Freddy Cloud

Frederick (“Freddy”) Cloud has had a passion for all things electronic since he “accidently” caused the class Commodore PET to malfunction in 8th grade. “I swear. I didn’t do it on purpose” He was quoted as saying to a very unhappy computer teacher... Read his full bio

When is a watch not *just* a watch

On March 18th, Google announced its newest platform entitled Android Wear. Now, you can guess by the title that this is aimed at the growing wearables market, which includes things like smart watches like the Pebble and those adorable fitness bands like the FitBit and the Nike Fuel Band. These devices have lead the way in the wearables revolution, but I’ve always said that the REAL revolution won’t begin until Google and Apple show their hands. And with Android Wear, Google just made this market a whole lot more interesting …

google-now-cards Google isn’t (without one or two exceptions) a hardware company. They make the operating system and then make it available to companies that make the hardware. So first, I’ll talk about Android Wear. If you have a newer (meaning in the last 2 years or so) Android-based device, you’ve probably run into Google Now, which is a real-time assistance of sorts. Don’t know what I’m talking about? Ok, let’s say you use Googles products, like Gmail and Google Calendar, and you’ve allowed Google to scan these products for your information. You have a meeting at 3 o’clock across town. If you’ve set it up properly, Google Now will alert you about the meeting, tell you how long it will take you to get to the meeting, let you know the traffic conditions based on your location, and let you know when you should leave for the meeting to get there on time. And of course provide a link to Google Maps to tell you the best way to get there. Have a flight? Google Now will tell you the flights status, when you should leave to get to the airport, the weather where you’re going to land, and depending on the airline, will give you the ticket barcode to scan at the gate when you get to the airport. And that’s not even HALF of what Google Now can do. It’s amazing to have this application running on your phone or tablet.

Moto360.5_610x338So essentially Android Wear is Google Now but not on your phone or tablet. In this instance, it’s on a smart watch. So now that alert on your phone is being fed to your wrist, and you can act on it. Not only those alerts, but email, phone calls, text messages, tweets, all this information that you generally take your phone out to action you’ll be able to do on your wrist. Now, acting on phone alerts isn’t really anything new, but Google Now is contextual information, like the meeting alert, being fed to you BEFORE you need it. Flick your wrist, the calendar appointment is there before the appointment time. The address is there for you to see. The flight information is ready when you get to the airport without your having to look for it. THAT’S what makes Android Wear so awesome.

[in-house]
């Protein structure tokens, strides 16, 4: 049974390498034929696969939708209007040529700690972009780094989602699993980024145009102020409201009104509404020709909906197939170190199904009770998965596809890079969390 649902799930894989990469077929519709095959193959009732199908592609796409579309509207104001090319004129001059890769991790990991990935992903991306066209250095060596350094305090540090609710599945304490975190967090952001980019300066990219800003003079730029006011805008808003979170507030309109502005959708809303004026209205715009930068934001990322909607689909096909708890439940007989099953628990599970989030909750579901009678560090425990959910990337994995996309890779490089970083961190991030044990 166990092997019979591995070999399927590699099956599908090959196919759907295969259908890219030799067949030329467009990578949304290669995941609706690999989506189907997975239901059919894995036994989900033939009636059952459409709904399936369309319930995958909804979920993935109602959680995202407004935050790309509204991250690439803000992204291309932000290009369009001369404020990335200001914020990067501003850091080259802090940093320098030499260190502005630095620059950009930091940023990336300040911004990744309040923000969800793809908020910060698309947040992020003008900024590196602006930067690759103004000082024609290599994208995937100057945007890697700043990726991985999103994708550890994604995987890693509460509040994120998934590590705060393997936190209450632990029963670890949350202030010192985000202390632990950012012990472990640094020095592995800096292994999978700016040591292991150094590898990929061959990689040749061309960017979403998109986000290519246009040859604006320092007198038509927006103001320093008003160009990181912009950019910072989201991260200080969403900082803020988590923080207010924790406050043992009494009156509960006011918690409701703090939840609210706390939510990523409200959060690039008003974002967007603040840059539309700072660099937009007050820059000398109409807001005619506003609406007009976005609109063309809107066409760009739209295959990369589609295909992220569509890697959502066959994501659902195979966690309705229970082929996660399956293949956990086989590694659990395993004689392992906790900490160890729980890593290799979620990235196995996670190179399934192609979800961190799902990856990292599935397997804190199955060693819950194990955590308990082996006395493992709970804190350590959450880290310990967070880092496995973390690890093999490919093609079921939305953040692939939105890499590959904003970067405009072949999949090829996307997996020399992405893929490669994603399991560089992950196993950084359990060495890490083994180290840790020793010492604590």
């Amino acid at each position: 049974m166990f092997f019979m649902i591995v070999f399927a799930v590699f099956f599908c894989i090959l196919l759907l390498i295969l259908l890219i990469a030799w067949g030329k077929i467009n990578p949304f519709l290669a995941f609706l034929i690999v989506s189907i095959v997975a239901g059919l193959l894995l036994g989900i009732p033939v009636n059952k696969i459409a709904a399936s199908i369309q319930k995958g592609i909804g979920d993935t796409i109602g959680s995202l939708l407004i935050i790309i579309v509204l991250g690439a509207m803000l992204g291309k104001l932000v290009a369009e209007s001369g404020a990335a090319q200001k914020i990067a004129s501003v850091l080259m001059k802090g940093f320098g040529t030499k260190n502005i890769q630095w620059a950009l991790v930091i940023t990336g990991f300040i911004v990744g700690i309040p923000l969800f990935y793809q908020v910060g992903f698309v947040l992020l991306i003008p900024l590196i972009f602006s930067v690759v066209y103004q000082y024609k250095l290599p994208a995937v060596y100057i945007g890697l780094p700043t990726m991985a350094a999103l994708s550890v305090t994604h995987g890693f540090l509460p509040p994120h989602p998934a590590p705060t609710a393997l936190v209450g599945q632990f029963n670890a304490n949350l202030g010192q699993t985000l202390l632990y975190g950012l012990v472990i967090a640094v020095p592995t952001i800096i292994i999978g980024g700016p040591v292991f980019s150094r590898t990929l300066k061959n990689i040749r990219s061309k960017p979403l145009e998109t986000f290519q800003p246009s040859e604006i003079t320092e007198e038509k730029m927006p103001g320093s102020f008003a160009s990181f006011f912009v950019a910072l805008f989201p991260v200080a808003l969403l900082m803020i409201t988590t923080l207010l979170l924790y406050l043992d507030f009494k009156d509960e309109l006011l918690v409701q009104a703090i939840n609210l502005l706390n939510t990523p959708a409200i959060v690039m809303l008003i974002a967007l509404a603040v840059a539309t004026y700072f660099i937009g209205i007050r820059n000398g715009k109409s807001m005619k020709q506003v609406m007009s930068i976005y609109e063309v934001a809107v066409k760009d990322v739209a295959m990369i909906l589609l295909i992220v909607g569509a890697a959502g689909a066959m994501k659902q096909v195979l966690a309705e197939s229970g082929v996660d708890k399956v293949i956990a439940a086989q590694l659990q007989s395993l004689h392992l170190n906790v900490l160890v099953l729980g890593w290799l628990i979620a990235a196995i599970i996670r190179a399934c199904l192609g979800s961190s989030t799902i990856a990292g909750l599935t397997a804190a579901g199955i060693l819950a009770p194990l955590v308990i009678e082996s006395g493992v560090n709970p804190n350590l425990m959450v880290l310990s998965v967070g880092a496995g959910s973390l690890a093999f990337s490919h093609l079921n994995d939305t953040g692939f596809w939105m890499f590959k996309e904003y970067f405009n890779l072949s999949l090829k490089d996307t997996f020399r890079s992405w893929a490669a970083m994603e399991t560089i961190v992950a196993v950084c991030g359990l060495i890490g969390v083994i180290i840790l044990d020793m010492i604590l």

moto-360-watch-640x378To make this even more awesome, Google has partnered with companies like Motorola, LG, HTC, Samsung (Yeah … that Galaxy Gear isn’t looking all that great right about now), even Fossil to make devices that use Android Wear. And to kick it off, Motorola and LG have announced two smart watches that will be available sometime this summer. Personally, I think Motorola’s 360 is ridiculously fly. There’s not a lot of information available on it just yet, but trust me … as a watch guy and a gadget addict, this one has my undivided attention. And it’s only going to get better. With so many partners, there will be all kinds of devices at all sorts of price points. And the best part? A device using Android Wear will work with ANY Android phone using Android OS 4.3 and up. What a novel idea … making something that works with pretty much any device using a particular OS, instead of their own line of phones.

So now that we’ve seen what Google is doing, the only other question is what Apple has in mind, assuming they have anything coming. I’m sure that they do, but I’ve been disappointed in the past expecting something revolutionary and seeing a company deciding to sit that particular revolution out. We’ll know soon enough …

Freddy C.

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